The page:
For the above reasons, many members of the group decided to flee their home countries and pursue their right to seek protection and freedom to practise their religion. They do not feel safe to lodge an application for international protection in Turkey due to the consistently documented violations of religious freedoms, including the criminalisation of blasphemy or expressions deemed insulting to religious beliefs. Although Turkey is a secular country, President Erdoğan has close ties to the Muslim Brotherhood and, In fact, a 2022 report from the European Parliament warns that, in Turkey, religious minorities face “sustained legal and administrative pressure”. Furthermore, the criminalisation of blasphemy under Article 216(3) of the Turkish Penal Code shrinks any space for views that are different to the country’s mainly practised Sunni Islam. In fact, Turkish singer Sezen Aksu received massive backlash for lyrics that describe Adam and Eve, considered holy figures in Islam, as ‘ignorant’, with President Erdoğan promising to “rip out the tongues” of those who insult religious figures. This event has been pointed out by the Ahmadi group as one reason for their fear that their beliefs would be persecuted and considered ‘heretical’ in Turkey.
In light of this, the group do not feel safe to lodge their applications for international protection in Turkey as they fear they will be faced with similar persecution to that which they have fled in their own countries. As a result, they have tried to seek legal pathways to Bulgaria and have contacted the UNHCR in Bulgaria, the State Agency for Refugees (SAR), and even the Ministry of Foreign Affairs to request a visa on humanitarian grounds. All these efforts have been unsuccessful. As a result, they are planning to present themselves at the official Kapikule border crossing point between Turkey and Bulgaria next week, to request asylum in front of the Bulgarian Border Police. We, the undersigned, urge that this request be respected, in line with the Art, 58(4) of the Law on Asylum and Refugees (LAR) which states asylum can be applied for with a verbal statement submitted in front of the border police. We further urge the Bulgarian authorities to respect Article 279(5) of the Bulgarian Criminal Code which denotes that border crossing is not a criminal offence if you are crossing to seek asylum.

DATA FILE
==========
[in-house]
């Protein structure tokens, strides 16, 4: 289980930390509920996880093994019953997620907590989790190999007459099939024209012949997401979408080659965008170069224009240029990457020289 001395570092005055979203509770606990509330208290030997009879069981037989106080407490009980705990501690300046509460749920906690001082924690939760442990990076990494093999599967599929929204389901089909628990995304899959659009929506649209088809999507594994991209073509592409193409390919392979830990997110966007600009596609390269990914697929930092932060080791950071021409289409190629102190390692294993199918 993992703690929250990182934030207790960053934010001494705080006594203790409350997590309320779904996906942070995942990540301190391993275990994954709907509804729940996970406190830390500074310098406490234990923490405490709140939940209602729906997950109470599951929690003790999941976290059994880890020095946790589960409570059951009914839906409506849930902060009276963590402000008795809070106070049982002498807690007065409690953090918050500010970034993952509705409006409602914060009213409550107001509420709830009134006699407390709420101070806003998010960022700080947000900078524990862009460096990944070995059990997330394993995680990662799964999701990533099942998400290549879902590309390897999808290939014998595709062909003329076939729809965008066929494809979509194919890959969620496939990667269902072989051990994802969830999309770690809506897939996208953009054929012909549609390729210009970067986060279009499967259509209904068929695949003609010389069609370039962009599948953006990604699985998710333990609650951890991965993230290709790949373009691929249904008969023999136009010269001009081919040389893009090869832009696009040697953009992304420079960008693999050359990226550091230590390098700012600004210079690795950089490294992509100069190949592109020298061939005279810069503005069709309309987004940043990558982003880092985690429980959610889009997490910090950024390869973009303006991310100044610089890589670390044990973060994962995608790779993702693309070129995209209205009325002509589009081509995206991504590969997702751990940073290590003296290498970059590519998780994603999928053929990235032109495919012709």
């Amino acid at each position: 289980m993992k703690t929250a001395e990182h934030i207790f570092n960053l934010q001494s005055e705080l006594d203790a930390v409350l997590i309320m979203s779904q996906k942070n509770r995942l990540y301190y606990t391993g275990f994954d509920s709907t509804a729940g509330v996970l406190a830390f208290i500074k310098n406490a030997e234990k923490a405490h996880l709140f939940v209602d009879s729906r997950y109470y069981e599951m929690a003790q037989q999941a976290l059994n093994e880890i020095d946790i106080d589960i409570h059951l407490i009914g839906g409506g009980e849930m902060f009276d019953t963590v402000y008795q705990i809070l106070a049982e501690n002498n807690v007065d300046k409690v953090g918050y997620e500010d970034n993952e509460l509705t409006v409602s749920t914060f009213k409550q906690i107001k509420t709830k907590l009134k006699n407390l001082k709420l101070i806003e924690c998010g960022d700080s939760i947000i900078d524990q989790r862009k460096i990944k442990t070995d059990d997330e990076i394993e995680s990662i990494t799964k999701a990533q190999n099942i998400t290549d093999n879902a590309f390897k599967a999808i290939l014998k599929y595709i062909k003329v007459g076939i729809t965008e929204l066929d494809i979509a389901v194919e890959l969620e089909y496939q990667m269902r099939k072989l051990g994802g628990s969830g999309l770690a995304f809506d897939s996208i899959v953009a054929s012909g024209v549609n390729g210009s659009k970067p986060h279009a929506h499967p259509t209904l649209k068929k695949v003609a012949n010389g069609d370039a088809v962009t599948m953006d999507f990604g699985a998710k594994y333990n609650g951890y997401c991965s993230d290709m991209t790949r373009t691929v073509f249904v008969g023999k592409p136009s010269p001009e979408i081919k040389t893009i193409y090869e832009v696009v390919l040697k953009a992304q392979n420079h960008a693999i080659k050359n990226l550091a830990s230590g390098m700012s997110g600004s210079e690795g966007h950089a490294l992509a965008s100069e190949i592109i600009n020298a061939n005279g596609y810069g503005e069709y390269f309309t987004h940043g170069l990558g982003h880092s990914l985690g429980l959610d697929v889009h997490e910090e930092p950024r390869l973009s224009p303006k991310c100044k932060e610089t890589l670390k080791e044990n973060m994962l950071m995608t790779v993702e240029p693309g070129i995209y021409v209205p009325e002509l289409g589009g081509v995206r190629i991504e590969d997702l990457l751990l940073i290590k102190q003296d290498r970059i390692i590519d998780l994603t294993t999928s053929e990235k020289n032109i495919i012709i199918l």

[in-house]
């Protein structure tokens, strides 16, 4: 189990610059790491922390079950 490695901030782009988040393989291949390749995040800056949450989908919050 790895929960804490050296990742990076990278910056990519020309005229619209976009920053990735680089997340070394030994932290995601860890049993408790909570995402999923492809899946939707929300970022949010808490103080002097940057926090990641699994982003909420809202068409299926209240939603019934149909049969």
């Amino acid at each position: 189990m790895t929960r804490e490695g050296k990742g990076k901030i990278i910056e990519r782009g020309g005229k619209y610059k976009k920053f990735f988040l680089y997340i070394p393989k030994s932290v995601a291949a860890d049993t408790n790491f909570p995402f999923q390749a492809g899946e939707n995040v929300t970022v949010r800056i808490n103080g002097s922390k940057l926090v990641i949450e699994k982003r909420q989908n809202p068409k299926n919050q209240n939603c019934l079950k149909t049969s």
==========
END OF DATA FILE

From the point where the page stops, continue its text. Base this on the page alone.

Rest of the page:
The above information has demonstrated that the group have a well-founded fear of religious persecution, and risk their right to freedom of expression, if they are forced to return to their home countries or to remain in Turkey. Therefore we, the undersigned, call for their applications for international protection to be registered/lodged and treated with full, individualised assessments in Bulgaria in line with national law, European Union law and international human rights law.”
Border Violence Monitoring Network
Mobile Info Team
Northern Lights Aid
Mission Wings Foundation
Centre for Legal Aid, Voices in Bulgaria
Association on Refugees and Migrants in Bulgaria
Hope and Humanity Poland
Mobile Info Team
Africa Working Group IRF Roundtable Washington DC
Bitter Winter Magazine
Human Rights Without Frontiers
Be Aware and Share
InterEuropean Humanitarian Aid Association
We Are Here
Set My People Free (Sweden)
Solidarity With Migrants
Voice For Justice
United Macedonian Diaspora
Aria Razfar, Professor of Linguistics & Education, University of Illinois Chicago Abdullah
Hashem, The Ahmadi Religion of Peace and Light
Photo: Turkish-Bulgarian border (Credit: Sofia Globe)